U.S. Stocks at Records Amid Earnings, Metals Rally: Markets WrapBy
S&P 500, Nasdaq touch intraday records as banks, miners gain
Treasuries fall as yield on 10-year note rises above 2.45%
U.S. stocks rose the most in three weeks, sending the S&P 500 Index to an all-time high, while Treasuries tumbled as investors resumed bets that growth in the world’s largest economy is set to accelerate. Commodities rallied.
The Nasdaq Composite Index also climbed to a record, with materials producers leading gains as copper and aluminum advanced. Housing stocks surged after the largest U.S. builder delivered earnings, while engineering firms gained as President Donald Trump took steps to advance construction of oil pipelines. Banks jumped as the yield on the 10-year Treasury note climbed back above 2.45 percent. Crude topped $53 a barrel.
While politics continued to sway financial markets as a U.K. court ruled parliament must vote on any Brexit plan. Donald Trump sought to cajole U.S. automakers to build plants in America and vowed to renegotiate the Keystone XL and Dakota Access pipelines. Investors also turned to a slate of corporate earnings that began to show signs that the economy was on firm footing at the end of 2016. D.R. Horton Inc.’s results come amid data showing rising home construction and a pickup in demand as mortgage rates start to climb. The first reading on last quarter’s U.S. economic output is due Friday.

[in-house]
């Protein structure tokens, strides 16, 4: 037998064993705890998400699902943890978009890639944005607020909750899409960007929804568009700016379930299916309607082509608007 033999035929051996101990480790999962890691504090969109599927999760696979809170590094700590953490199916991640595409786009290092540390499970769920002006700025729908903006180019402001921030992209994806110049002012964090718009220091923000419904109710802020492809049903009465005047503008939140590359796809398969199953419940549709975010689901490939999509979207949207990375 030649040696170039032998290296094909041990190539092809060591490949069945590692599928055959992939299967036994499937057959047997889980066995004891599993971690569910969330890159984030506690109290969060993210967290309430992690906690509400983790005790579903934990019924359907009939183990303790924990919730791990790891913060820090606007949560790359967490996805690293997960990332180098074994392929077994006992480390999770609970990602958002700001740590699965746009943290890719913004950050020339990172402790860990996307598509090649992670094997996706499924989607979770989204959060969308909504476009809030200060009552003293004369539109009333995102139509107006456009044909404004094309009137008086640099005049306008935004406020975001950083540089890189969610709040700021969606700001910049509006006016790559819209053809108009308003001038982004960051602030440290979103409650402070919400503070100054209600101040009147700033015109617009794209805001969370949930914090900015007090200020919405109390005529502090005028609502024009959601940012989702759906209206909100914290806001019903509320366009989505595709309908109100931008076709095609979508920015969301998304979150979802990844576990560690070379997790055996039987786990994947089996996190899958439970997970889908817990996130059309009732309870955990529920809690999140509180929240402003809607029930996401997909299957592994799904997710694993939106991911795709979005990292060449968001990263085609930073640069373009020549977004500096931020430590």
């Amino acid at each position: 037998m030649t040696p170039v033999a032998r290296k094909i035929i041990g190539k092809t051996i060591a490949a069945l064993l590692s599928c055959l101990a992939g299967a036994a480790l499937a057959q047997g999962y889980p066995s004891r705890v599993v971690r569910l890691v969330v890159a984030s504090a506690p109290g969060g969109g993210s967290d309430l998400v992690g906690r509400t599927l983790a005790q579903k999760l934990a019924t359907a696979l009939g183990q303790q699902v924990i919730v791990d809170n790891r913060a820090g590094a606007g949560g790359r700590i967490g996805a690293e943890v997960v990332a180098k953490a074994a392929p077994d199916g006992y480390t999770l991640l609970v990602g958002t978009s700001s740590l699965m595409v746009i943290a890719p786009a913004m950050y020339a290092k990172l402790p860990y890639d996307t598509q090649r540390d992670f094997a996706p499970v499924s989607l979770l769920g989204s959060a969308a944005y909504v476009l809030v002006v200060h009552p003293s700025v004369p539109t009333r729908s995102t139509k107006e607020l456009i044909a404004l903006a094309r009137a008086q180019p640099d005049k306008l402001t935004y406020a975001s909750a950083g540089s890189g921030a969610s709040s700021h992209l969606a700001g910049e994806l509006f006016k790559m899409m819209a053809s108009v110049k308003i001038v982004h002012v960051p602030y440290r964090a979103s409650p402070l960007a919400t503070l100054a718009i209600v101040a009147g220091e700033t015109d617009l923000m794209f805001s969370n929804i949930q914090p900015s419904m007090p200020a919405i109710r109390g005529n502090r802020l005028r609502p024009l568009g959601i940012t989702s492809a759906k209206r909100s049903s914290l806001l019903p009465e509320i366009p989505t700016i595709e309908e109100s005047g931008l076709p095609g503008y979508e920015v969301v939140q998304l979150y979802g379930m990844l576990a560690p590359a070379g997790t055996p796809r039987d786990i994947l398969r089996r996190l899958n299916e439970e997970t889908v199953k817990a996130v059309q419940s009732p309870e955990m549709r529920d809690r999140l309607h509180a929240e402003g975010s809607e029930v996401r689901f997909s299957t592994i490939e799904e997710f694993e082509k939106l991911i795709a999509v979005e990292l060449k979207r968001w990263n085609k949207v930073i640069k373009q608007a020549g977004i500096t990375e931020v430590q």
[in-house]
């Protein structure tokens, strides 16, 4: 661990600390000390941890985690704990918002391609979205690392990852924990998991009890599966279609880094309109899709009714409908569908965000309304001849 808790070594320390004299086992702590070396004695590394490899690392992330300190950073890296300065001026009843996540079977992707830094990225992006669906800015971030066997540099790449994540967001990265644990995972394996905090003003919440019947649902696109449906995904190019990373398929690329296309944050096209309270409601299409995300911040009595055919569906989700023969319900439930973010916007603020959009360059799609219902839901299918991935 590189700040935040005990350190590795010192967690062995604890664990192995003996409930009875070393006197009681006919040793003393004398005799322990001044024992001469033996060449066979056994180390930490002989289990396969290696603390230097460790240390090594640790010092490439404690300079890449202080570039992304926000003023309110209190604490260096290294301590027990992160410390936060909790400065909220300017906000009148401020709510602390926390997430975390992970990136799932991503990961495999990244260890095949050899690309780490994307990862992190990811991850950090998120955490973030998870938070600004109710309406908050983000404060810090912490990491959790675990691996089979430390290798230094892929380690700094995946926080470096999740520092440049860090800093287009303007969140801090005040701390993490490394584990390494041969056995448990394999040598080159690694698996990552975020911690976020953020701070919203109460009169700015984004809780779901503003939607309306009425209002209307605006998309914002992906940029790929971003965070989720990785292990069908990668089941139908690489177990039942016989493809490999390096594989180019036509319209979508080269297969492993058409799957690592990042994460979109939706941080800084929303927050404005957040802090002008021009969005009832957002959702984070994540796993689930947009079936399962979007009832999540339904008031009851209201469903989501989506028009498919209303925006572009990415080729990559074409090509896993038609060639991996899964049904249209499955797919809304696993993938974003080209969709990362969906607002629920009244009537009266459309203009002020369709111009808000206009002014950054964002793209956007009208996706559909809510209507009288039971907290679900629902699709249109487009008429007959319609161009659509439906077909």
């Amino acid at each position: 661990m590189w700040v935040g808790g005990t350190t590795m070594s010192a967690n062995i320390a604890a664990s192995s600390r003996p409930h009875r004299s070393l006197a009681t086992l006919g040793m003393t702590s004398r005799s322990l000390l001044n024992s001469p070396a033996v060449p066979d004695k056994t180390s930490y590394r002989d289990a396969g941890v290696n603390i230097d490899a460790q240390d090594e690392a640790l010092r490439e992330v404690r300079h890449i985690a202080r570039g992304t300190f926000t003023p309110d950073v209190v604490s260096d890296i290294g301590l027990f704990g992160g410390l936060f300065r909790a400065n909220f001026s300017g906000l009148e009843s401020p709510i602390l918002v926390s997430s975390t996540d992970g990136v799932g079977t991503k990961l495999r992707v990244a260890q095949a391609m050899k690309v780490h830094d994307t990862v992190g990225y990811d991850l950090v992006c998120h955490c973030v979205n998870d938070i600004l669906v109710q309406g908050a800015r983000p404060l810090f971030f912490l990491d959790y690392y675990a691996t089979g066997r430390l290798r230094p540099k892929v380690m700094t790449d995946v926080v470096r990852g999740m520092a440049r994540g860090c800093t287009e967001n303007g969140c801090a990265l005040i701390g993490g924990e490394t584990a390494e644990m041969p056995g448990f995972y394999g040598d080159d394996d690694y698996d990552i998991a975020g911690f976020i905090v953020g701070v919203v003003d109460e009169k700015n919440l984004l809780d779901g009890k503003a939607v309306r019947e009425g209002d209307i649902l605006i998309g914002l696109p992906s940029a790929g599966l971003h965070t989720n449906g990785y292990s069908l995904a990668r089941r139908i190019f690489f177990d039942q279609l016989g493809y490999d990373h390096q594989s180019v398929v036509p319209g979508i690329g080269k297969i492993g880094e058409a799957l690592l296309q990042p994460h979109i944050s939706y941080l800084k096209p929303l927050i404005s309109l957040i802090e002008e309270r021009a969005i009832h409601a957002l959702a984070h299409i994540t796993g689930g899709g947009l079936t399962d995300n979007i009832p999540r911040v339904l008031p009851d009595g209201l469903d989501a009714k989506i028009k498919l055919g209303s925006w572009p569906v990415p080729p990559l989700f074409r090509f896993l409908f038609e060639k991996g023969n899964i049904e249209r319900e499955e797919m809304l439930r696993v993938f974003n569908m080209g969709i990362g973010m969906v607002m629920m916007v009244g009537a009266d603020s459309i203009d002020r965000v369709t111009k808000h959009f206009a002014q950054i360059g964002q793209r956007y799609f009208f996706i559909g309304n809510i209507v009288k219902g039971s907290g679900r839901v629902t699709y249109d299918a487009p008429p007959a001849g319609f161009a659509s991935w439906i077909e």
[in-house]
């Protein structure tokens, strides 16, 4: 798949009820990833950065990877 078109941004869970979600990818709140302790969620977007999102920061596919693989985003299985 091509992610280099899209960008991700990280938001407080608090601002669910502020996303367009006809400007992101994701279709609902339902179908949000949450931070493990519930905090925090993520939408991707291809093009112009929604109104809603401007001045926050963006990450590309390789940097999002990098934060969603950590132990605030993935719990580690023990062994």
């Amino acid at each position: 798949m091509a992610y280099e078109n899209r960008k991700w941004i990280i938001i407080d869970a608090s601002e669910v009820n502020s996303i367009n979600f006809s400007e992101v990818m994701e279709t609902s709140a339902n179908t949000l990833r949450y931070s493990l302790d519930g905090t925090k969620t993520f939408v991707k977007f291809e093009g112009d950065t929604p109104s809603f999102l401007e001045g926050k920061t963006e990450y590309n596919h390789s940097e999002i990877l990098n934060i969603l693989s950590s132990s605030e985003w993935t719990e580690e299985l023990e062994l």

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Here are the main moves in markets:
- The S&P 500 Index rose 0.7 percent to 2,280.04 at 4 p.m. in New York, topping its Jan. 6 high. The measure rose the most since Jan. 3, snapping a streak of 13 sessions without a move greater than 0.35 percent.
- Materials producers in the index surged 2.5 percent, the most since March. DuPont Co. rose 4.5 percent after its results topped estimates and the company said it would delay its expected closing of a merger with Dow Chemical Co.
- D.R. Horton and Lennar Corp. jumped at least 6 percent to lead homebuilders higher.
- Johnson & Johnson and Verizon Communications Inc. slumped more than 1.8 percent to lead losses in the Dow Jones Industrial Average, which topped 19,900 for the first time since Jan. 12.
- The small-cap Russell 2000 Index had its best day in three weeks with a 1.6 percent advance. It’s still 1.4 percent below a record set Dec. 9.
- The yield on the 10-year Treasury rose six basis points to 2.46 percent, reversing a seven basis-point drop on Monday.
- Tuesday’s $26 billion two-year U.S. note sale drew a yield of 1.21 percent, above the level indicated before the auction.
- The Bloomberg Dollar Spot Index rose 0.1 percent. The greenback has fallen for four straight weeks, the longest retreat since February.
- The British pound slipped 0.2 percent to $1.2505 as investors bet a Supreme Court loss for U.K. Prime Minister Theresa May won’t derail the start of a process to exit the European Union.
- The Bloomberg Commodity Index climbed for a third day as aluminum rose to a 20-month high after China was said to be drawing up plans that would halt capacity.
- Gold futures fell 0.4 percent to settle at $1,210.80 after closing Monday at a two-month high.
- Oil rose 0.8 percent to settle at $53.18 a barrel in New York, the highest close since Jan. 6. Iraq said it’s close to implementing its share of pledged output curbs as part of OPEC’s effort to trim bloated global inventories.
— With assistance by Natasha Doff, Cecile Gutscher, Eddie Van Der Walt, and Todd White